AFAIK, LAX Master Plan calls for an automated people mover from the planned train station to the terminals.

    However, I do agree that LAX being only served with light rail is rather pitiful this day and age. LAX should be prime location for a huge transit hub called “West LA Station,” which should bring air, regional, and local transit options together. Even better would be to bring a high speed rail spur to LAX to reduce the need for all those commuter jets to places like Fresno, San Diego, and San Jose that are primarily used only by connecting passengers at LAX.

    What also sucks about this plan is that due flat rate fares, anyone that wants to transfer to the Green Line has to fork over $1.50 to get between the planned Aviation/Century station and the current Aviation/LAX station of the Green Line.

  12. Umm actually the green line is going to be extended to Aviation/Century once the Crenshaw Line is built. So there will be no forced transfer to the green line east of Aviation/ Century. Metro is still deciding whether to send all Green Line trains to Aviation/Century and having riders use the Crenshaw Line to get to Redondo Beach or to have a split line with some trains heading to Redondo Beach and some to Aviation /Century.

    Metro is also planning to mak the Aviation /Century Station pretty big. It is being planned to accommodate at least 2 light rail lines, the LAX people mover, and potential regional rail connection, like Metrolink, on the Harbor Subdivision for a quicker connection to Union Station.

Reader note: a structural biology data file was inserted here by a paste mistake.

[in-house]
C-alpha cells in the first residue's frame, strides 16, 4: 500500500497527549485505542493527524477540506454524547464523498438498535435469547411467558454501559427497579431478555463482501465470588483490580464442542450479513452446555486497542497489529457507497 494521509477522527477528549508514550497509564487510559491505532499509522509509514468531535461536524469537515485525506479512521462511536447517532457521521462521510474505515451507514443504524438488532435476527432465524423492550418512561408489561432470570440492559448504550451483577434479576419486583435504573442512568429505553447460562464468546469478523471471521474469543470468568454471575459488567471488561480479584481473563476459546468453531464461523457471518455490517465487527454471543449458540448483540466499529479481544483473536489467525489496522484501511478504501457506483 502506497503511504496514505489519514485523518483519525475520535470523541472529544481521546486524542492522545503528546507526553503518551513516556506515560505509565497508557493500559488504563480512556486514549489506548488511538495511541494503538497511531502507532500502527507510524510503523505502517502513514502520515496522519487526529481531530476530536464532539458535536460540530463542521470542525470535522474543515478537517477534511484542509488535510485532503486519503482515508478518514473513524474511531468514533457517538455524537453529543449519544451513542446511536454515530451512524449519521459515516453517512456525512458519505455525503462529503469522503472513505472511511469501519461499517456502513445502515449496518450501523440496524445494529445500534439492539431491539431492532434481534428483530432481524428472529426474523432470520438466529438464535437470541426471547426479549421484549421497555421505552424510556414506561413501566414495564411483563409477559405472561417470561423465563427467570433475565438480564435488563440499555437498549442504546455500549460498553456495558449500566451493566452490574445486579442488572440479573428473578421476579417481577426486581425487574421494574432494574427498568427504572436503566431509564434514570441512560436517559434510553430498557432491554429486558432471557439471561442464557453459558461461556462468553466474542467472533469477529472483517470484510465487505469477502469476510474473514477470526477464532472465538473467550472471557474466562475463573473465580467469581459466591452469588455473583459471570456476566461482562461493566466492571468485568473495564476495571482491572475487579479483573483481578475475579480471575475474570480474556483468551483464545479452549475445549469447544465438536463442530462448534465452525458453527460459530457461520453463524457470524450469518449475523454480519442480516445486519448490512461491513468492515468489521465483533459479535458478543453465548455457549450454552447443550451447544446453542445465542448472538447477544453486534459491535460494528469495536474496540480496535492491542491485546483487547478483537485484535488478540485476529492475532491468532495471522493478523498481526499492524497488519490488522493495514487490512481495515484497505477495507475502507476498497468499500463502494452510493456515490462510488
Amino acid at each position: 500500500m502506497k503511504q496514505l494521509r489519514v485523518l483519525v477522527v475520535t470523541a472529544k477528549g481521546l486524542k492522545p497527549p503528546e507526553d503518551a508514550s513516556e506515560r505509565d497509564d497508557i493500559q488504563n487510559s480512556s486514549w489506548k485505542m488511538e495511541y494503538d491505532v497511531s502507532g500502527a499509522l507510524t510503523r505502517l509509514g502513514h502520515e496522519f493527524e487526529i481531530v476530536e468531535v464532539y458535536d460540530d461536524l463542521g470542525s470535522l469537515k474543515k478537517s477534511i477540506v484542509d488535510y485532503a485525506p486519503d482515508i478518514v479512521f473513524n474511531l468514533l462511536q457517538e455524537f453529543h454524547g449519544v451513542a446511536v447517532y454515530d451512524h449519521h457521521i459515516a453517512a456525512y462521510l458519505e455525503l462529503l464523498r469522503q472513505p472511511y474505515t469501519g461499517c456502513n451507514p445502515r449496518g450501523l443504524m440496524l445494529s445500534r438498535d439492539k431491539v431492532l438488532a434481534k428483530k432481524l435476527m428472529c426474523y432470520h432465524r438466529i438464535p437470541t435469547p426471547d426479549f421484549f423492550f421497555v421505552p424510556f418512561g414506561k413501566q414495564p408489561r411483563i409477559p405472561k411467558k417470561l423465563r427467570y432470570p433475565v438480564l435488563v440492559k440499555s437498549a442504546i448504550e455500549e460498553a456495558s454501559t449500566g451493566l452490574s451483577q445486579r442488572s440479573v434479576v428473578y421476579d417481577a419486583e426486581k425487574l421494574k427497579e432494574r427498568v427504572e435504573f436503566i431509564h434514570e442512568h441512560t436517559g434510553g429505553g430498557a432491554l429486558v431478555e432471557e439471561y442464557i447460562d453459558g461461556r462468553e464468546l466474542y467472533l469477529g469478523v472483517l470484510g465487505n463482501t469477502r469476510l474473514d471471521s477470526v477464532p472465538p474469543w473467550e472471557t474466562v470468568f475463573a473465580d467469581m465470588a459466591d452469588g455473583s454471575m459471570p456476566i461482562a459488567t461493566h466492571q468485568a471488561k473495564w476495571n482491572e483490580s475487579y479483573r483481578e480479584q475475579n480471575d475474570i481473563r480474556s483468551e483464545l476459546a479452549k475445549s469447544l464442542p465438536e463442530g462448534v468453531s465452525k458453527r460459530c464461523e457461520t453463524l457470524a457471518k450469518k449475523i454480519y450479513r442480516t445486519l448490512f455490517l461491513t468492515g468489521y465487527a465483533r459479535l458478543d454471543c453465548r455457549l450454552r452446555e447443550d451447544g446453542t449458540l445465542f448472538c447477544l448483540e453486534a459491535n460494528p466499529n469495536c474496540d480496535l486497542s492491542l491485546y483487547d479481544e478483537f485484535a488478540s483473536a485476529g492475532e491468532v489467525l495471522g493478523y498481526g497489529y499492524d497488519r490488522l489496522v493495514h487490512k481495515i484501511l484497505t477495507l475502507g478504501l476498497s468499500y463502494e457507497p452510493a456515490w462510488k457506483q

13. personally speaking…the two most successful rail lines that LA has is the Red Line and The Blue line…with this said the most obvious choice…is to use the existing rail bed along Slauson ave From the Slauson Blue Line Station (going west) along Slauson Ave with a Avalon Blvd stop…then Harbor Freeway transit station stop…then Western Ave…then Crenshaw Blvd…then La Brea Ave…then the Florence ave/Aviation blvd split at Manchester Ave/Blvd…now the train is headed south to Arbor Vitae…Then tunnel west to the Now LAX TRANSIT BUS CENTER…YOU COULD EITHER MAKE IT A GROUND LEVEL STATION (replacing the bus transit center…or shore it up…and make it an underground station!! at the same time take the GREEN LINE Train rails north from the Aviation Station to Arbor Vitae Blvd to connect (via switch tracks) to also end under the LAX BUS CENTER!! THIS WAY YOU HAVE PEOPLE FROM DOWNTOWN L.A. (and the northeast sectors) TO BE SERVED VIA BLUE LINE TO THE “AIRPORT LINE” meanwhile from the east and southeast…PEOPLE CAN RIDE EITHER THE GREEN LINE (from points east) OR THE BLUE LINE TO THE GREEN LINE (from the southeast)…those from the San pedro area could use are freeway (110) lines to either the green line train (at harbor fwy station) or exit at slauson station…people from the northwest could use either La Brea Ave to the La Brea Station or La Cienga Blvd or 405 fwy to the Florence/Aviation/Manchester Station…no one is missed and by far with an already existing railbed that METRO has the right of way to…this might be the most least expensive way to go…not to mention…but when finish could be very profitable and encourage more carpooling and transit riding…because of the positioning of the stations…now I do Realized that I left out Vermont avenue (which is a rather large stop) however this give us an option in the future should they decide to put a link from the wilshire/vermont red & purple line station to points south…but as of now Vermont has a green line station…so they can complete their trips to the LAX area via both METRO and ‘MUNI’ buses to the vermont green line station…I TELL YOU IT WOULD BE ONE OF THE MOST SUCCESSFUL ADDITION AND LINE EXTENSION EVER!!